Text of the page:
Texture classification with SVM based on Hermann Weyl’s discrepancy norm

B. Moser, P. Haslinger, T. Kazmar. Texture classification with SVM based on Hermann Weyl’s discrepancy norm. pages ID 115, 6, 2010.

  • Bernhard Moser
  • Peter Haslinger
  • TomᚠKazmar
BuchProceedings of the 9th International Conference on Quality Control by Artificial Vision (QCAV'09)
TypIn Konferenzband
SeitenID 115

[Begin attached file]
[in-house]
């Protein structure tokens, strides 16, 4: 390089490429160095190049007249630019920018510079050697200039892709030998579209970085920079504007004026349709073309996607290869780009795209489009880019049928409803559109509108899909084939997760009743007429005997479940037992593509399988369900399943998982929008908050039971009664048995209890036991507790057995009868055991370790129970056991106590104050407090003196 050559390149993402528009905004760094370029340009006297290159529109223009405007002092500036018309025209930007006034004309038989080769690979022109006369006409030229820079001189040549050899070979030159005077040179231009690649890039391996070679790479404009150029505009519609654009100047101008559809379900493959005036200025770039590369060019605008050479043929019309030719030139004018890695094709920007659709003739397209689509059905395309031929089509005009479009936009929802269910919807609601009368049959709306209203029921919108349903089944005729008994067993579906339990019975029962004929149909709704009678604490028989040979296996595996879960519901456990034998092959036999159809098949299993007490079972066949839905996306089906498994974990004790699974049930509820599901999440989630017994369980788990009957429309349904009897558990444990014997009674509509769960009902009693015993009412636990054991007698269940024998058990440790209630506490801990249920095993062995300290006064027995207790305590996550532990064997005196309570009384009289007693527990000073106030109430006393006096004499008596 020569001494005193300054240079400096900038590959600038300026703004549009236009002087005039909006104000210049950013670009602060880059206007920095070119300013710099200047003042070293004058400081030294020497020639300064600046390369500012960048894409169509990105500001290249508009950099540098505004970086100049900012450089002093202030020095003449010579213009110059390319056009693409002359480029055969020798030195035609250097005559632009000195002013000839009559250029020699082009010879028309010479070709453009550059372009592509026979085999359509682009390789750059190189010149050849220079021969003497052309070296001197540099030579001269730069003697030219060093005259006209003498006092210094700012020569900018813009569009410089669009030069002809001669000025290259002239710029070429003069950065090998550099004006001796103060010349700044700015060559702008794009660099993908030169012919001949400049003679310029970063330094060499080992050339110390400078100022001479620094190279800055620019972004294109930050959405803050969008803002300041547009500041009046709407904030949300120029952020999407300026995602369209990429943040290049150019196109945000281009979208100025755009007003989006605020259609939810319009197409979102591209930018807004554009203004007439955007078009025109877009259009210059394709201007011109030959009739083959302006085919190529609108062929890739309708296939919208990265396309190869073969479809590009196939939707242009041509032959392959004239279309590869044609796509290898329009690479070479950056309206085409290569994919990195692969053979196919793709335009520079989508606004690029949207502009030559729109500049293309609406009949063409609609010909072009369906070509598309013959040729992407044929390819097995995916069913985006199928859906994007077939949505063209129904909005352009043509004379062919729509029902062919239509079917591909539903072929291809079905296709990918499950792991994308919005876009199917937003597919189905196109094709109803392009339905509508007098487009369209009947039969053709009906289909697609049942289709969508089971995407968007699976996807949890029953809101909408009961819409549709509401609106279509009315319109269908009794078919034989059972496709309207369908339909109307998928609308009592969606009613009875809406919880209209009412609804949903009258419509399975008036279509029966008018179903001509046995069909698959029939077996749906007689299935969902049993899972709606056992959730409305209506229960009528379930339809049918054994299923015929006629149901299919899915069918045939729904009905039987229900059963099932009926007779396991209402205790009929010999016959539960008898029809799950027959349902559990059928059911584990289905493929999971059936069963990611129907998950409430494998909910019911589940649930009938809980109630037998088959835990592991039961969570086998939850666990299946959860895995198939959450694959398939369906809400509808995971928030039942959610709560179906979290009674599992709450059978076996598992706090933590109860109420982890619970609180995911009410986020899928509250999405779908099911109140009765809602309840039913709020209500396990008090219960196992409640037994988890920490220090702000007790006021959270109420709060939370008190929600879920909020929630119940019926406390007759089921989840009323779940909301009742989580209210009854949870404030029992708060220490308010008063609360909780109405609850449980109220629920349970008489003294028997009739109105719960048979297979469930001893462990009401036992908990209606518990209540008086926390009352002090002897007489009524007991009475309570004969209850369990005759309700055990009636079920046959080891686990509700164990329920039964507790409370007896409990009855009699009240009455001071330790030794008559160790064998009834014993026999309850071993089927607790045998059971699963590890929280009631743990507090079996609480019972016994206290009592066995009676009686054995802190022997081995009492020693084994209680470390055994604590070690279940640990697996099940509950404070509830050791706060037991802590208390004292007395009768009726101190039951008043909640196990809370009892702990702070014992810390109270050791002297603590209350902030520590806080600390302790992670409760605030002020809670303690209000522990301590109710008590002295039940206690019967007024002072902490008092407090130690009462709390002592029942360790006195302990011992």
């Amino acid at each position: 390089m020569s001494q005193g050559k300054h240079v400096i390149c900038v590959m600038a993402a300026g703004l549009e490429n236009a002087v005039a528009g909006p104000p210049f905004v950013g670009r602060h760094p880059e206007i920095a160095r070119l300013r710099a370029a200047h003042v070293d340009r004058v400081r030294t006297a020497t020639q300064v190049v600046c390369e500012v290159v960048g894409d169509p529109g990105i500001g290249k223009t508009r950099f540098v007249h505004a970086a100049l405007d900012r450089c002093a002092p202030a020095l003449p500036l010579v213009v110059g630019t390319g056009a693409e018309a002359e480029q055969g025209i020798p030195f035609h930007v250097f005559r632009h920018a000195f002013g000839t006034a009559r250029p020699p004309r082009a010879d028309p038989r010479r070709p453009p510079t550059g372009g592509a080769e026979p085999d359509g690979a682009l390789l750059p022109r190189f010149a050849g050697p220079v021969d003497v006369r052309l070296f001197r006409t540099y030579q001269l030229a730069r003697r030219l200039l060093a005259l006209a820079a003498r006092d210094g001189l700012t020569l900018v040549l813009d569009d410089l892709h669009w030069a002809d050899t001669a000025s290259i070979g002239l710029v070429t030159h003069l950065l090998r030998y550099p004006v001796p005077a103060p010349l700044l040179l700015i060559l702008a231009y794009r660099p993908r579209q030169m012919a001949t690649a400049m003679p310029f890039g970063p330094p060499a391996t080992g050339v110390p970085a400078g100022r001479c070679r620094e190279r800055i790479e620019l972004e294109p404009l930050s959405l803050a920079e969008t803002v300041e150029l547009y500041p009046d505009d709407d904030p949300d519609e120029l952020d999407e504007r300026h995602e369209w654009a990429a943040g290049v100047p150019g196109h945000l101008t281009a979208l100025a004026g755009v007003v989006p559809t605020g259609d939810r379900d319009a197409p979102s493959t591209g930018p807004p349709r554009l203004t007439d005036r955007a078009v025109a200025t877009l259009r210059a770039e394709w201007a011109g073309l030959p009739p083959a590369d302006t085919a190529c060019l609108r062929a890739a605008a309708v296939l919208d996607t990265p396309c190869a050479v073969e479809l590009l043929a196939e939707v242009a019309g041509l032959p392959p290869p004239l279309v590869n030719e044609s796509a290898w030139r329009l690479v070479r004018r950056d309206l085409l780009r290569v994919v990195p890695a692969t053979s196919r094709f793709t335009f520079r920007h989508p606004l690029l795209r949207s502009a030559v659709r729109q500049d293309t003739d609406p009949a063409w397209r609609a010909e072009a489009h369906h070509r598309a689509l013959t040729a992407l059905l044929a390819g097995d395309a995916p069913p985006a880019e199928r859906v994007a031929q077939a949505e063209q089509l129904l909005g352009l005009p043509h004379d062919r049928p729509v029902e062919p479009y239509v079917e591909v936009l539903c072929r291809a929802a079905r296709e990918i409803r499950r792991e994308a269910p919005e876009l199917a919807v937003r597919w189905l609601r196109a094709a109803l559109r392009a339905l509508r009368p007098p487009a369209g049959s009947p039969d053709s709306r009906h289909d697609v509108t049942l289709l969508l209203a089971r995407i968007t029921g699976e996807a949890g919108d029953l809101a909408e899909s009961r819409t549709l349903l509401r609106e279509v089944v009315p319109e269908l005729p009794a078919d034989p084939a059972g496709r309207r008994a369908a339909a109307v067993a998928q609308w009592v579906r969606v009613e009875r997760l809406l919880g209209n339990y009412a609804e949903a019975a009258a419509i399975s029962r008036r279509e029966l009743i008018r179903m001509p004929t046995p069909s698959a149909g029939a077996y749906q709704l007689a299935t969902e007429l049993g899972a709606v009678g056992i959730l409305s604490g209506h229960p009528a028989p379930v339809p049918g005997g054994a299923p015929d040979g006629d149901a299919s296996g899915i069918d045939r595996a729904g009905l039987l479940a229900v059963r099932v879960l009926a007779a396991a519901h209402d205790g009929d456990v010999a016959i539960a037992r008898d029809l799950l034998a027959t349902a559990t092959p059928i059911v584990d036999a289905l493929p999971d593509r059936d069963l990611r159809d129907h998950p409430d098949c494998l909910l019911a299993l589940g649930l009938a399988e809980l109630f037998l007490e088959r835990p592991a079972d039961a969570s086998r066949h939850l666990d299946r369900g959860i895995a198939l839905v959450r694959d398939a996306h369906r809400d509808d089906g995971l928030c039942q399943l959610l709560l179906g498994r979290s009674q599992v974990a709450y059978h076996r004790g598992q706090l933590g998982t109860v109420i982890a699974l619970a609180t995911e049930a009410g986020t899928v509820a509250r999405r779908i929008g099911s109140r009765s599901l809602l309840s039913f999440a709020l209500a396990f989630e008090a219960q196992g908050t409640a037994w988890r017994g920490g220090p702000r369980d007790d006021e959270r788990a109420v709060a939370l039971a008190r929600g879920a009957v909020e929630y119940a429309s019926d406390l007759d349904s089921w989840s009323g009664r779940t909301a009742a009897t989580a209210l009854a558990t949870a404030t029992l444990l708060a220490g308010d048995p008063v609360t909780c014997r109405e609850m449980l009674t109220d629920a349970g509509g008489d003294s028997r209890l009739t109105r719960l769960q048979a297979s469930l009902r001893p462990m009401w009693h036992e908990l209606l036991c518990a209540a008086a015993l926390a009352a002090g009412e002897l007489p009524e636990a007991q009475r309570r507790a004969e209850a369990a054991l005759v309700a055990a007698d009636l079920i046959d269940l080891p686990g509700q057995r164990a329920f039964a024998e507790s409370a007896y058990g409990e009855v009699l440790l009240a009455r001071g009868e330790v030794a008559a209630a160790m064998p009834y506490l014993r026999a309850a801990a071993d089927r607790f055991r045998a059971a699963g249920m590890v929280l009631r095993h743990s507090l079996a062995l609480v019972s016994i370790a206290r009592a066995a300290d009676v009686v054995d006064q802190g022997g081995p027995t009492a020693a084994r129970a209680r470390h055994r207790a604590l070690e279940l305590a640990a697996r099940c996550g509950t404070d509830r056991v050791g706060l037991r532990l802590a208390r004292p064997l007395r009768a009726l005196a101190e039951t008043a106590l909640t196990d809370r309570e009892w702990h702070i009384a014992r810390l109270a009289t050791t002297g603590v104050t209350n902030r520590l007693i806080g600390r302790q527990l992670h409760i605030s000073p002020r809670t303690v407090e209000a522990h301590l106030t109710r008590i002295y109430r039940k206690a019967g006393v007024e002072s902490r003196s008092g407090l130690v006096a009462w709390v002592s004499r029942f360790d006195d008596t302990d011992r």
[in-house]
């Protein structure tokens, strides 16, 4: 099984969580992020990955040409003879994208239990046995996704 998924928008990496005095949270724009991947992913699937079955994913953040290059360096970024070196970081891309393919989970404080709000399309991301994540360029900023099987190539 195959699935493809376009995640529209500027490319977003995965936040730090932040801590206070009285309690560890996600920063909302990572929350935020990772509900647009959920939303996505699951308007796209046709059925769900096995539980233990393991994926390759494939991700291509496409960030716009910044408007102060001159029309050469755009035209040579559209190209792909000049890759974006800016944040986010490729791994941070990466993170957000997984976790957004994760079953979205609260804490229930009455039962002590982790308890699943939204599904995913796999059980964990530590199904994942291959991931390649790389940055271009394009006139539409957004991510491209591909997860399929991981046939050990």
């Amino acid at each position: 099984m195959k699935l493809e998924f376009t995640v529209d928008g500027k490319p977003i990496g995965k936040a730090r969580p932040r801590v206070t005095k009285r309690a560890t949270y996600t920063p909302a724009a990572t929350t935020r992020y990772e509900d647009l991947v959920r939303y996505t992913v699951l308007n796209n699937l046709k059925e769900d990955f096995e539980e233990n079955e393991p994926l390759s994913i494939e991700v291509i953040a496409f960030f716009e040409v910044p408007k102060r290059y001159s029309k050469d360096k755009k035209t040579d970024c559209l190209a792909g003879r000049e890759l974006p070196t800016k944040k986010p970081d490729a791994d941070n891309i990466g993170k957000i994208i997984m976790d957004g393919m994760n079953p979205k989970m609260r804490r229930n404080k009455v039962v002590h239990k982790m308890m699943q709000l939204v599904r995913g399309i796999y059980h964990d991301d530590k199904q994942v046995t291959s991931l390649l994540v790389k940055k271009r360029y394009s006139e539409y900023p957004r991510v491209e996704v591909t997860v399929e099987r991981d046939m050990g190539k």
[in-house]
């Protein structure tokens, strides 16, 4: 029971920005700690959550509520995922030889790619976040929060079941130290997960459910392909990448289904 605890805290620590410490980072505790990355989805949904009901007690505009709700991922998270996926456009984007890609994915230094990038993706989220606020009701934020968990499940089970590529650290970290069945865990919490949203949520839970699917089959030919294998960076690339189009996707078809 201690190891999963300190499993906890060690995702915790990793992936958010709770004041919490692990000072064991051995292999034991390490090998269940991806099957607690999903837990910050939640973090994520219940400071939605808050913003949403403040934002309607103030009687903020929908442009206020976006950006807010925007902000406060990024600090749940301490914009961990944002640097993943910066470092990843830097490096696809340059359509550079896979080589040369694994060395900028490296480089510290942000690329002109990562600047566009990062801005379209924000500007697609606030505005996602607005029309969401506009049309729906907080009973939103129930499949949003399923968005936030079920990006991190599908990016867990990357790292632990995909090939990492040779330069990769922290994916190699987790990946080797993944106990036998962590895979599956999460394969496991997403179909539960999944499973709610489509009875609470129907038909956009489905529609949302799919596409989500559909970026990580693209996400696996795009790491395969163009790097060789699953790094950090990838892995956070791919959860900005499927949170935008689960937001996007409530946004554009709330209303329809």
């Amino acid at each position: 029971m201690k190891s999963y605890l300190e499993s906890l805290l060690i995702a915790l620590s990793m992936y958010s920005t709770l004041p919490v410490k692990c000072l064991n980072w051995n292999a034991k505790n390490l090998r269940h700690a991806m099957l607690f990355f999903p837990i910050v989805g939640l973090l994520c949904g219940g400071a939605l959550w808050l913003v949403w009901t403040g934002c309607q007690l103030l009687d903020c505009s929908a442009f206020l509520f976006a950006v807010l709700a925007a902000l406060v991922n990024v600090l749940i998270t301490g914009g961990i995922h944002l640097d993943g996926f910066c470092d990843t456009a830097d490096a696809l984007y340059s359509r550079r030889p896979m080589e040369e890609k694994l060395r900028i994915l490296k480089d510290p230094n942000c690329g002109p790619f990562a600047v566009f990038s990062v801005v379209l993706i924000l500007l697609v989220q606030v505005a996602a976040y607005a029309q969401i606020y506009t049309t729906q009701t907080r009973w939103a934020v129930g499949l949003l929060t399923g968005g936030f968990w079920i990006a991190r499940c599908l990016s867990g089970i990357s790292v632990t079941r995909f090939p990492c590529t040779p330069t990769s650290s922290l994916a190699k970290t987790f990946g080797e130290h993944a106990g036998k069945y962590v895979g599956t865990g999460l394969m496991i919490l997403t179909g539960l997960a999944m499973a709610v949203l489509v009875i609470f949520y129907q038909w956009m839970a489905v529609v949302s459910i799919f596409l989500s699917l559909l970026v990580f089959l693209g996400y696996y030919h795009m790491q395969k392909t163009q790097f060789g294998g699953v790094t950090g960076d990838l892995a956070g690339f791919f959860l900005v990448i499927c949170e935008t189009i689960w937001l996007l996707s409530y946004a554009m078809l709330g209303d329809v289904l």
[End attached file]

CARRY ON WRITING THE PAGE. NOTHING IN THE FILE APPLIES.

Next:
Abstract The paper focuses on similarity-based texture classification and analysis techniques. A novel similarity measure is introduced in this context that takes also structural spatial information of the intensity distribution of the textured image into account, which turns out to be advantageous compared to standard concepts as for example pixel-by-pixel based similarity measures like cross-correlation or measures based on information theoretical concepts that rely on the evaluation of histograms. Examples of such measures include mutual information, Kullback-Leibler distance and the Jensen-R´enyi divergence measure. The introduced measure relies on the evaluation of partial sums which goes back to Hermann Weyl’s concept of discrepancy. It provides a measure for assessing to which extent a given distribution of pseudo-random numbers deviates from a uniform distribution. It is a crucial property of this discrepancy concept that it is a norm in the geometric sense. Furthermore, for arbitrary integrable (non-periodic) functions it can be proven that the auto-correlation based on this measure shows monotonicity with respect to the amount of spatial translational shift. It is this monotonicity property that makes this discrepancy concept appealing for high-frequent or chaotic structured textures. Moreover, this discrepancy concept can be computed in linear time based on integral images. In this paper the construction of a kernel based on this discrepancy norm is presented and discussed in the context of texture classification and analysis by employing support vector machines (SVM). Experimental studies with regular textures demonstrate the usefulness of the proposed approach.